Sep 5, 2002 7:46 AM
Even entry level bikes 5 years ago were beating that... hovering in the 23-24 lb. range.
27 lbs? Is that really true?Captain Morgan
Sep 5, 2002 7:53 AM
I had weighed myself on my bathroom scale, and then picked up my bike and weighed again, and the difference was 27. HOWEVER, I just called Giant to confirm, and they said they do not publish weights, but that it should be way less than 27.
Large OCR-2 is 23 lbsTerrapin
Sep 5, 2002 7:58 AM
There's no way that OCR3 adds FOUR POUNDS of weight due to Sora (and the OCR2 is using Sora hubs, so that's a wash).

Was your scale on a carpet or rug? That screws up the readings.
It's not trueTerrapin
Sep 5, 2002 7:54 AM
I road-tested the OCR3 from my LBS (because the OCR2 I wanted wasn't available in my size at the time), and there is NO WAY it's 27 lbs. It's far lighter than my old Shogun Tourer, and that's 27 lbs. And this is the LARGE OCR frame I was riding.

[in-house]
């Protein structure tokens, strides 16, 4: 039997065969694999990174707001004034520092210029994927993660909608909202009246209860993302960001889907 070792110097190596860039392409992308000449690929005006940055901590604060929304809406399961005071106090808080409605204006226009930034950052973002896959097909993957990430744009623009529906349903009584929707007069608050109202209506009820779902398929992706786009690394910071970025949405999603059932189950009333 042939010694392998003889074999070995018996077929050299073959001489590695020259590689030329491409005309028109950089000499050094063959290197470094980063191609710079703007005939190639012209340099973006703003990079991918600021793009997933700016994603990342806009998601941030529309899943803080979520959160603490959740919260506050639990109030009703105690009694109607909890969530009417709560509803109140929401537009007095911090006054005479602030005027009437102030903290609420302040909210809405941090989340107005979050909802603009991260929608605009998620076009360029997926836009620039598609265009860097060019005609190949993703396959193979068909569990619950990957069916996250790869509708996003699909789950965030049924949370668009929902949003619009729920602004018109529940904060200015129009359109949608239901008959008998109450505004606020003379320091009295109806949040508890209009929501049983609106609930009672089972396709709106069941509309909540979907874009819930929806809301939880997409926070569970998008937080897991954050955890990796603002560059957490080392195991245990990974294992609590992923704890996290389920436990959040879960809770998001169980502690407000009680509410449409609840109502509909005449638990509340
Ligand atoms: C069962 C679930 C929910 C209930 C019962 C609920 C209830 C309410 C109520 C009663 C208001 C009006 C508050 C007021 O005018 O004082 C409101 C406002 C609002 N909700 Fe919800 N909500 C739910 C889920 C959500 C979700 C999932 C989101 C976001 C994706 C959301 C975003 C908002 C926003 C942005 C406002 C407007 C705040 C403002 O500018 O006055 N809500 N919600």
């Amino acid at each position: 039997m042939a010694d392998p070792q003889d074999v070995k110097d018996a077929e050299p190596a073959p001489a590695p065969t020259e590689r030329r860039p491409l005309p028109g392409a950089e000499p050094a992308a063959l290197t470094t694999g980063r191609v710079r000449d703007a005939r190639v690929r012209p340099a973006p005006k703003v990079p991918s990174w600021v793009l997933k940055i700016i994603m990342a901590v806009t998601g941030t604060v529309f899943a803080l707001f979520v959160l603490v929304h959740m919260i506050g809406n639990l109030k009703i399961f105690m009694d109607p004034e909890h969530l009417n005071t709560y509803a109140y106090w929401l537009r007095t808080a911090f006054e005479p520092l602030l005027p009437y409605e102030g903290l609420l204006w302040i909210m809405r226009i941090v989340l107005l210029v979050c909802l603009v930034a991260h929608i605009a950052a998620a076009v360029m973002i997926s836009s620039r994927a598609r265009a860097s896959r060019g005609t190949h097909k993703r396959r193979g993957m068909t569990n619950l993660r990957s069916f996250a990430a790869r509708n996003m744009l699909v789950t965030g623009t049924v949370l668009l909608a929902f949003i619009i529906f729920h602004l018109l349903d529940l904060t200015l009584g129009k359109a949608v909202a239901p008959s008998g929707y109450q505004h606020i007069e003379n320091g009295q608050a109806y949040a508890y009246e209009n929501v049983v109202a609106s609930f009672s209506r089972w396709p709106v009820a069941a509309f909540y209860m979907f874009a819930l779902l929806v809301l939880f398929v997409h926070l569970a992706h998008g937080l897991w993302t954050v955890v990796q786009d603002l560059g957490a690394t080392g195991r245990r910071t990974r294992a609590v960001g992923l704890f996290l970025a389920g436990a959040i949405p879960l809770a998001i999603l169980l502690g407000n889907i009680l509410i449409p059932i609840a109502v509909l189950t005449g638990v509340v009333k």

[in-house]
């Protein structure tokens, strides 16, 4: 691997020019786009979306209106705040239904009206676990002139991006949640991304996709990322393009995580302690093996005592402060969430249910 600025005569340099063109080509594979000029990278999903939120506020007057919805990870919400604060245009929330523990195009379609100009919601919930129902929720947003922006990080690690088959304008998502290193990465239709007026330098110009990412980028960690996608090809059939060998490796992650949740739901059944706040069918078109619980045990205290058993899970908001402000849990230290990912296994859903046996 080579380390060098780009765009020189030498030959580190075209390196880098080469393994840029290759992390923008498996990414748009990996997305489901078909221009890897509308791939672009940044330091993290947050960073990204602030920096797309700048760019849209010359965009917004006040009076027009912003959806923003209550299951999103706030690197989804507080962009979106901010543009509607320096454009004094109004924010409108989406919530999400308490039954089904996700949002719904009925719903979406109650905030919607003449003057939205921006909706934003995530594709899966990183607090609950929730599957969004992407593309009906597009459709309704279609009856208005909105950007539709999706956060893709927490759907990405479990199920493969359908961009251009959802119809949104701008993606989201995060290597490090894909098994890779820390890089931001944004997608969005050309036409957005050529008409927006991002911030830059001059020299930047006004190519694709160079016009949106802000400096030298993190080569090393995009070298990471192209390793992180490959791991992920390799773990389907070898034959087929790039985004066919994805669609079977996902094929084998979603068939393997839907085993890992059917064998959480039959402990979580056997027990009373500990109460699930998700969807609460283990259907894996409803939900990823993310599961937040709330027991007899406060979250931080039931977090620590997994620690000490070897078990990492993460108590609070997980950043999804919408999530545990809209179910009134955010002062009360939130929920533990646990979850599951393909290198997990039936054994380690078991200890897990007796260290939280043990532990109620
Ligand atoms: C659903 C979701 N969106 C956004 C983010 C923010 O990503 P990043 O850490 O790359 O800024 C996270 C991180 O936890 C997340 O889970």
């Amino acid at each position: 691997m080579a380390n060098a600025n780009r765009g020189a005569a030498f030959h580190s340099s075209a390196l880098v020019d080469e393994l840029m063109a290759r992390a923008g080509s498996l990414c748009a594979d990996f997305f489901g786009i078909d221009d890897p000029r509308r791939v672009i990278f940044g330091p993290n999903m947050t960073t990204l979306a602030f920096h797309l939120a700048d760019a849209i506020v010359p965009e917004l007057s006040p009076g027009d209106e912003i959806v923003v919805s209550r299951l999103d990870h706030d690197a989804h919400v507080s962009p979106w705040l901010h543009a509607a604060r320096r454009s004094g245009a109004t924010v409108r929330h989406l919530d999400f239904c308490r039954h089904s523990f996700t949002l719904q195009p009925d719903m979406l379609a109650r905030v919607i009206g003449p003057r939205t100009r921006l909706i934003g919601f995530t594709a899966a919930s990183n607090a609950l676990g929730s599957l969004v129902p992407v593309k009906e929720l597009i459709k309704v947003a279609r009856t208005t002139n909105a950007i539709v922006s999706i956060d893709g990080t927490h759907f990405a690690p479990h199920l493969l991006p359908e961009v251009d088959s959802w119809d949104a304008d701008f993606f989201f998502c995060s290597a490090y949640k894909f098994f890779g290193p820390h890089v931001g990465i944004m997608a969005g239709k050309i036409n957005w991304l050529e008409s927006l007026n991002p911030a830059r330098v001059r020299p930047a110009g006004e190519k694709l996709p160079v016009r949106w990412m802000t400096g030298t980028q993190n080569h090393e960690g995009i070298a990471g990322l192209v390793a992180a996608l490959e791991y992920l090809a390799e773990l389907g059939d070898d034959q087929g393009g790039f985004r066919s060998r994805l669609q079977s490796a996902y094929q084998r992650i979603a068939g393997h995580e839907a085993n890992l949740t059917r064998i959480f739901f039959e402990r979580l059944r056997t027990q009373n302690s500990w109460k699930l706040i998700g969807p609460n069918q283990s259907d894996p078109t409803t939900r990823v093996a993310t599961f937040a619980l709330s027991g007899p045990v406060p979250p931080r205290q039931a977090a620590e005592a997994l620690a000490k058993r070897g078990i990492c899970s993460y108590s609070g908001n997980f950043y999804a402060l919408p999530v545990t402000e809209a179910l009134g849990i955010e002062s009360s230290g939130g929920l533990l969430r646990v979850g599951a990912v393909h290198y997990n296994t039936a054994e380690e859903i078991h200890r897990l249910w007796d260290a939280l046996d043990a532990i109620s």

Either it's considerably lighter than 27 lbs, or my LBS operates in a low-gravity zone.
It's not trueTenny24
Sep 5, 2002 9:33 AM
I agree there is no way its 27lbs, it felt to me that it was lighter then the Trek 1000 that I tested. It seemed to weigh the same as a Trek 1200 if that helps any.
re: I did it! I bought a bike!Terrapin
Sep 5, 2002 7:49 AM
Congrats. I have an OCR2, and the frame is way better than I am, LOL. I think the OCR series is the best deal for beginner road riders, a nice frame for a great price.

You may want to check for a good price on the Sigma Sport series of computers (I have the "90" due to its useful Avg. Speed display). They're under $35, and they work great for me and everyone I've known. They look great, are easy to use with big thumb buttons, and have a nice set of features, and can be set up for two different bikes simultaneously. Nice accurate measurements, too.